Here’s what I see all the time when browsing the comments for various horror movies:
“This movie sucks! Complete trash.”
“This is basically just Goosebumps crap.”
“The first body doesn’t even show up until thirty minutes into the show.”
“Completely derivative. The ending is cliché.”
“Who wants to watch this? Everyone knows this creature only kills in one way. There’s no variety.”
“The plot was meandering.”
Unfortunately, these comments are from people who don’t understand the basics of horror, or for that matter, the basics of a story, so let’s go over what’s wrong with the comments above:
“This movie sucks…”
No, this movie sucks for you. There are plenty of people who enjoy the movie, and you’re just not one of them. When you make a comment like this without saying why a story is bad, you have no footing for an argument. Why? Because it’s clear that you like a particular type of horror, and what you just watched or read is not your type of horror or your subgenre of horror.
How to fix this? Realize what it is you like so that you can understand what it is you want in your horror. You could say instead:
“I’m a fan of undead stories. I wished they’d focused more on the ghosts.”
“I like creature flicks. I didn’t really get to see a lot of detail on the monster.”
“I typically watch slasher movies. I’d have rather they focused on the killings than the whole car chase scene.”
“I consume vast amounts of true crime stories. The killer made so many mistakes in this movie that he should have been caught early on.”
Understanding why you don’t like a certain story, plot, movie, etc. is fundamental to understanding your own writing. If you don’t understand this, you can’t construct more than one plot. Your stories will all sound the same. Watching or reading horror you don’t like will actually improve your writing, because then you can improve on the elements you do like and avoid the ones you don’t.
“This is just Goosebumps…”
Goosebumps—if you didn’t know because you were living in a cave or were dead for several years—is a popular series of children’s horror written by R.L. Stine. Typically, when someone accuses a story or movie of being “Goosebumps,” what they’re really saying is that it lacks gore and/or adult themes such as sex and nudity.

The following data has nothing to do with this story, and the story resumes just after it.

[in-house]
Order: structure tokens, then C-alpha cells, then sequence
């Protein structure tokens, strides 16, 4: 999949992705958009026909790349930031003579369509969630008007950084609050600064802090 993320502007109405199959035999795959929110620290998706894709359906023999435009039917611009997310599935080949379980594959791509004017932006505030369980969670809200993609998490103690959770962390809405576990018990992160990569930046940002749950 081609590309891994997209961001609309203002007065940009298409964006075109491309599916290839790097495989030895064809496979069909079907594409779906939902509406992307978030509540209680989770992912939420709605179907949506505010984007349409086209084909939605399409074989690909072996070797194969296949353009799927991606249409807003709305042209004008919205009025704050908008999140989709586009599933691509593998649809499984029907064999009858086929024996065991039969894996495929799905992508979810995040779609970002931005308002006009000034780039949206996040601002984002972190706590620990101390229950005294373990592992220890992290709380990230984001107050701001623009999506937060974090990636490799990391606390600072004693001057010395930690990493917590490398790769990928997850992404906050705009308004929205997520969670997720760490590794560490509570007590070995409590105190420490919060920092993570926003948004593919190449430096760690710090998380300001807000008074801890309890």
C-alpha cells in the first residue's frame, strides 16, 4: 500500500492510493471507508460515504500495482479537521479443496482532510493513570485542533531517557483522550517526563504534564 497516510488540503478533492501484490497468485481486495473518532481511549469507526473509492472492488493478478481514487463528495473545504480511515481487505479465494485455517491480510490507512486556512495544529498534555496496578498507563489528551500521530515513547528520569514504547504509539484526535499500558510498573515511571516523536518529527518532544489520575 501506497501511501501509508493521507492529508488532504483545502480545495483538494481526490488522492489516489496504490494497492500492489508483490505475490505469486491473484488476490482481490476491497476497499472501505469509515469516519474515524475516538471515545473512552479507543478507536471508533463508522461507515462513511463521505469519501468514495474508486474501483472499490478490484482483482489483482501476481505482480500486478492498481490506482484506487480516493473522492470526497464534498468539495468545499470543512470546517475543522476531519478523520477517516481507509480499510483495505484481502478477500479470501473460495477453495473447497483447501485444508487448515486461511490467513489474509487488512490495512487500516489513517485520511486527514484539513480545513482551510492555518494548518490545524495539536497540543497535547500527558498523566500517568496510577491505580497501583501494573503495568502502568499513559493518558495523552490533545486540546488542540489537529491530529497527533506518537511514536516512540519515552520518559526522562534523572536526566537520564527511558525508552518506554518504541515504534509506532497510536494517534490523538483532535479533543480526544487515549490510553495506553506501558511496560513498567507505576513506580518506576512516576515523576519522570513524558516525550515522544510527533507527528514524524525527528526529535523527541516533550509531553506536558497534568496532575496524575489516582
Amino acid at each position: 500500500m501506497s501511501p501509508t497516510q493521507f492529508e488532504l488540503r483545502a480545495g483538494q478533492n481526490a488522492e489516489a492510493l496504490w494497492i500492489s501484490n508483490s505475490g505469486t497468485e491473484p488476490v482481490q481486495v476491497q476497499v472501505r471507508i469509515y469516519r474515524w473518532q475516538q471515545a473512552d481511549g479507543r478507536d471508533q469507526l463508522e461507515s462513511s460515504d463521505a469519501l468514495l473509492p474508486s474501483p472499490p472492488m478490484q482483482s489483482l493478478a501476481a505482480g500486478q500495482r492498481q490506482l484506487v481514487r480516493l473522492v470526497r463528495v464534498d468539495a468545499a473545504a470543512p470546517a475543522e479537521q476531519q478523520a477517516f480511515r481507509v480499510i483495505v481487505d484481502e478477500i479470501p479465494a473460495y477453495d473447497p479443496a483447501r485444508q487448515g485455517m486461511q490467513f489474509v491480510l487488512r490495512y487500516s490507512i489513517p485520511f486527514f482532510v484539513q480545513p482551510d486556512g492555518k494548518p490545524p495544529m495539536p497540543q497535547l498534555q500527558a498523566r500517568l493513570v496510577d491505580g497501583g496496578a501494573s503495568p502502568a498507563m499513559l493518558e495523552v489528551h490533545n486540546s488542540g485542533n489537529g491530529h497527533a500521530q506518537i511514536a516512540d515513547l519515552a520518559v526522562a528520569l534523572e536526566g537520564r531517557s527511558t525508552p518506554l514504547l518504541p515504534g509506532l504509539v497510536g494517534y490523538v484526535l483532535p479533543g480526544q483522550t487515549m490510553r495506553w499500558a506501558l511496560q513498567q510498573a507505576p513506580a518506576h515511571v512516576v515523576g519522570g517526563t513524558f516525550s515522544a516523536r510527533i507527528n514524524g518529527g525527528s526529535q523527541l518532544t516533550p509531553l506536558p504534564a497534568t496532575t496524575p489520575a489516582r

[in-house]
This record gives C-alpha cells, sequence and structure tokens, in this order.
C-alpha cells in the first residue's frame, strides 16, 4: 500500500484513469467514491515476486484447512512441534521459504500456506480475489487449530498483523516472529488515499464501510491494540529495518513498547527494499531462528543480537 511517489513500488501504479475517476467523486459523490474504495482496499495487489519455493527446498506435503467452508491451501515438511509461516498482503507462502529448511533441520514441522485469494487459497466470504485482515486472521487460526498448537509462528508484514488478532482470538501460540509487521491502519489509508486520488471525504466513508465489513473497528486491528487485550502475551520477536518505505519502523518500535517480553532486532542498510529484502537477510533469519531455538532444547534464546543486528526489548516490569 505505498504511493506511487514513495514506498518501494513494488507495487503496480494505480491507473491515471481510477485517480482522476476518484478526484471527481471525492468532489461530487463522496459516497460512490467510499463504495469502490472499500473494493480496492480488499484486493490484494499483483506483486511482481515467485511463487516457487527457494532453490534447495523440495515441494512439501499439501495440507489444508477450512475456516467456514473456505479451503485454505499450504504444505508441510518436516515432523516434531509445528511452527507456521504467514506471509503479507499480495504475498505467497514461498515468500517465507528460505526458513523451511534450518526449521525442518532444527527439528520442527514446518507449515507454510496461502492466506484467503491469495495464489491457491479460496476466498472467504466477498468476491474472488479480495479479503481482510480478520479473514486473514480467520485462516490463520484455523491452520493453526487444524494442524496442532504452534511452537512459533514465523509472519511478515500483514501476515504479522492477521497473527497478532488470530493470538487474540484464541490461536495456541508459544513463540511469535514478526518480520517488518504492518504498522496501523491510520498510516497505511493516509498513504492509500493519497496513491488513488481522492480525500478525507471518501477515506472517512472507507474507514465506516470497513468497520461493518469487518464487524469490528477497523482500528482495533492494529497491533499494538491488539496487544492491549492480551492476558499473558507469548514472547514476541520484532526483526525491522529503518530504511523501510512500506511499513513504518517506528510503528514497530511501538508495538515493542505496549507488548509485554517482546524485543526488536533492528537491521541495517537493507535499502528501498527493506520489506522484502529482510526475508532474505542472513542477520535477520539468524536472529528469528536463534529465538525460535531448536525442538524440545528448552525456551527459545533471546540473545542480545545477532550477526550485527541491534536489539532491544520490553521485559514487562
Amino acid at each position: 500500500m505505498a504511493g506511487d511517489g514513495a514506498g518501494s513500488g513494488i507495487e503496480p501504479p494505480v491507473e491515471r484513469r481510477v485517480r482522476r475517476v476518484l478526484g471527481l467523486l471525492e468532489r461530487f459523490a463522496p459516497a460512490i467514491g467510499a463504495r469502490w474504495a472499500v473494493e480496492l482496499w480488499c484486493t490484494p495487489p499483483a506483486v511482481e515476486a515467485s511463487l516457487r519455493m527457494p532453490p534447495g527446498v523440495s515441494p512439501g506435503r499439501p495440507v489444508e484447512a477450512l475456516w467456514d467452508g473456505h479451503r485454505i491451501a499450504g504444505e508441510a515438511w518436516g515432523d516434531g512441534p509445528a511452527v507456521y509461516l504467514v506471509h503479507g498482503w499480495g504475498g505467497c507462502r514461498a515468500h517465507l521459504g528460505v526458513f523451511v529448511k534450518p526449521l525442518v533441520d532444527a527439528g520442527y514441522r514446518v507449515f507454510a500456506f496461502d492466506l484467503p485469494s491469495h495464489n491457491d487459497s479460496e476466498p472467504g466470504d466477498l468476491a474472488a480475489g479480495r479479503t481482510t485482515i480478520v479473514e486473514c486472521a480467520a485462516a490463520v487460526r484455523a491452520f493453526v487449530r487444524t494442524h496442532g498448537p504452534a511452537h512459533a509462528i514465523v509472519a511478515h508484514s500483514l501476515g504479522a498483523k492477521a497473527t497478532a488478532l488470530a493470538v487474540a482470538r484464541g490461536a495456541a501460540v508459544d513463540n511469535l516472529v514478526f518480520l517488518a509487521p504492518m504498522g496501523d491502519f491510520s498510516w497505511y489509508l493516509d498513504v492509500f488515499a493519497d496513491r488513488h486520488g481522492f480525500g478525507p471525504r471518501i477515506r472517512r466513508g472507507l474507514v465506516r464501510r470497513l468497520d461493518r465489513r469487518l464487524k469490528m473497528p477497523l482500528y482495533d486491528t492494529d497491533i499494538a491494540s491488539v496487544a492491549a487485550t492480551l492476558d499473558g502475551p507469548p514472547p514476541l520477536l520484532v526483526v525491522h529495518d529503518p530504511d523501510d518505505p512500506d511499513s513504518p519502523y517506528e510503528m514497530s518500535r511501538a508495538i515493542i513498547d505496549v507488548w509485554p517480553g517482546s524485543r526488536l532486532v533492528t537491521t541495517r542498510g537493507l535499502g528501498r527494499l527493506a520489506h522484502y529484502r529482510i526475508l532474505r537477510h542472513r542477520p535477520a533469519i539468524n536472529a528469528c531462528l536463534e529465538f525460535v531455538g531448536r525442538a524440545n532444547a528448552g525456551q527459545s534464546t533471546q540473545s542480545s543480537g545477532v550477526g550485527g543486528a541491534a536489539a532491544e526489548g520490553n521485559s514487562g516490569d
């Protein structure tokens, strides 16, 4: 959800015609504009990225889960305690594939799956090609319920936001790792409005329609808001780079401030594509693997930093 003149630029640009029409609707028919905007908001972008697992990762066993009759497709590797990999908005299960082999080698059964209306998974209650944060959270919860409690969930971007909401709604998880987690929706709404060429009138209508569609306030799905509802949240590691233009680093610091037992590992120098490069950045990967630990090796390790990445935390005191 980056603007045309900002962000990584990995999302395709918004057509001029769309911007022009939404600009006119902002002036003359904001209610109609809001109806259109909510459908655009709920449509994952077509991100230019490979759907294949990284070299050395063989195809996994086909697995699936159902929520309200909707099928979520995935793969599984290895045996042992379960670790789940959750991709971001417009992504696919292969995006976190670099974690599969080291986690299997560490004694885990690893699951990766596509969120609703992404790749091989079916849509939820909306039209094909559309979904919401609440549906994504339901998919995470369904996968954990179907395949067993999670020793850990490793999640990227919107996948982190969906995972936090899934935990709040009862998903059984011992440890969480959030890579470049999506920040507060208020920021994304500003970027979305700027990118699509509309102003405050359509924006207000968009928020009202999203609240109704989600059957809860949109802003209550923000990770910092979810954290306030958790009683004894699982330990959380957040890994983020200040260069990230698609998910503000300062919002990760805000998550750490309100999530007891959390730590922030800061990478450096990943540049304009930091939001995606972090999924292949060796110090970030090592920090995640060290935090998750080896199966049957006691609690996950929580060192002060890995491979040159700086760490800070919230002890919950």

Gore and adult themes are features of many horror stories and movies, but that’s all they are…features. A feature added to a good story is added because it’s necessary. A feature added “just because” is a gimmick if it’s not necessary to further the plot.
Now, some people like a lot of unnecessary gore and adult themes within their horror. There is nothing wrong with that. There’s nothing wrong with wanting the gimmick. However, what you can’t do is tank on someone else’s fiction because it’s not tailored to you. Writing, writing anything at all, doesn’t work that way.
“The first body doesn’t even show up…”
This is a common complaint I see online. First of all, there are many different types of horror and subgenres of horror. The body-count movie/story is just one of many. I think, originally, this type of movie/story was simply a gimmick, but it has since grown into its own subgenre.
Honestly, if you want a true body count, try watching the movie Hardcore Henry. It’s not horror, but it certainly is brutal in the killing way.
The first thing to realize here is really the only thing to realize: if you only want to see or read this type of horror, the body-count subgenre, then all you’ll ever write is this type of horror. You’ll limit yourself to one small subgenre, so keep that in mind.
Unfortunately, many amateur critics do not understand what “derivative” means. Some people think that “derivative” means “cliché,” “the ending was predictable,” or “this story is like this one.” None of these are examples of “derivative.”
When a story is in a clichéd setting, theme, or plot, that doesn’t necessarily mean that the story is bad. The author may simply like this type of story but wanted to put their own spin on it. For example, many authors today write cosmic horror, slasher horror, and true crime horror, and all of those can be considered cliché, but each story is unique to the author. Also, there comes a point where a cliché becomes a subgenre, so keep that in mind.
As for predictable endings, I’ll just say this. I’ve been telling horror stories since I was four, and that’s forty-five years now. I’ve seen and read the very best of horror right down to the very worst. In other words, I have a lot of experience in this, and most of the time, I can predict the ending of a movie or story long before the end. Here’s the thing: sometimes the predictable ending is the best one. A story is only as good as its plot, and if the plot’s best ending is predictable, then so be it.
When a story is like another one, that doesn’t mean they are the same. I hate to break it to you, but every modern story is inspired by something else, mainly because we don’t live in the Stone Age when stories were new. It’s the combinations of characters, plot elements, dialogue, setting, mood, theme, atmosphere, and description that make a story unique, not whether it reminds you of another work.
So what is “derivative”?